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Help with an exercise in Jenney's First Year Latin.

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Help with an exercise in Jenney's First Year Latin.

Postby Vitance » Tue Aug 03, 2010 2:16 am

Hello all; I'm studying with Jenney's First Year Latin, and I don't have an answer key to the exercises contained therein. Since sometimes I've found that it really is confusing, and important to clear up that confusion, I'd like some help with whether my attempt at translating Chapter 39, exercise B-9, is the most effective way to phrase it.

Example: The attack of our foot soldiers forced the enemy to run down the mountain toward the river.

My translation: Impetus nostrorum peditum hostes de monte ad flumen currere coegit.

At first it seems like a straight-forward question, but then there's the issue of Latin syntax (for instance, I've seen the infinitive come after the active verb as well as before—the only thing that makes me think it comes first in this case, is a sort of isolationism, like "the enemy to run down the mountain..." is a sort of clause that must be enveloped by the subject and active verb). Does anyone know a better way to phrase this, or, even better, have the answer key to Jenney's FYL?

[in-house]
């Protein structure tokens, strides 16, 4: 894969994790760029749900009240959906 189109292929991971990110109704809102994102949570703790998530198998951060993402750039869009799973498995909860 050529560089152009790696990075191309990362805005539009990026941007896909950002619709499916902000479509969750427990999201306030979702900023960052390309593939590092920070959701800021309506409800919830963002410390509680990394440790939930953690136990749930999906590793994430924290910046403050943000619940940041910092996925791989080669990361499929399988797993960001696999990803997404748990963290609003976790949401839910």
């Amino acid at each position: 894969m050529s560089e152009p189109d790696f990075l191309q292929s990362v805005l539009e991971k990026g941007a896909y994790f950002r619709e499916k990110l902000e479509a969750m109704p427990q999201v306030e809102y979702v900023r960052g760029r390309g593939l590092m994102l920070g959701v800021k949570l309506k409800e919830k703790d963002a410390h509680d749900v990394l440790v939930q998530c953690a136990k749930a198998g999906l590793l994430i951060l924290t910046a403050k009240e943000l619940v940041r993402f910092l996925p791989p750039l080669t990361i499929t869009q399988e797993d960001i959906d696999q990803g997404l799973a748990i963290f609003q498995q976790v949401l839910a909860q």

Thanks in advance.
This thing which they call love, O Cupid,
Unite or else dissolve entire:
Inspire both with equal passion,
Or else inspire neither.
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Re: Help with an exercise in Jenney's First Year Latin.

Postby adrianus » Tue Aug 03, 2010 11:32 am

Straightforwardly (no special emphasis—except for a little on "river"), I think this // Plano modo (sine ullâ vi rerum separatìm ea in "flumen" vocabulo), hoc propono:
Impetus peditum nostrorum hostes [de*] monte flumen versús [or plainly/seu sine vi "ad flumen"] decurrere [or/seu "delabi"] coactus est.

* Optional // facultativum
I'm writing in Latin hoping for correction, and not because I'm confident in how I express myself. Latinè scribo ut ab omnibus corrigar, non quod confidenter me exprimam.
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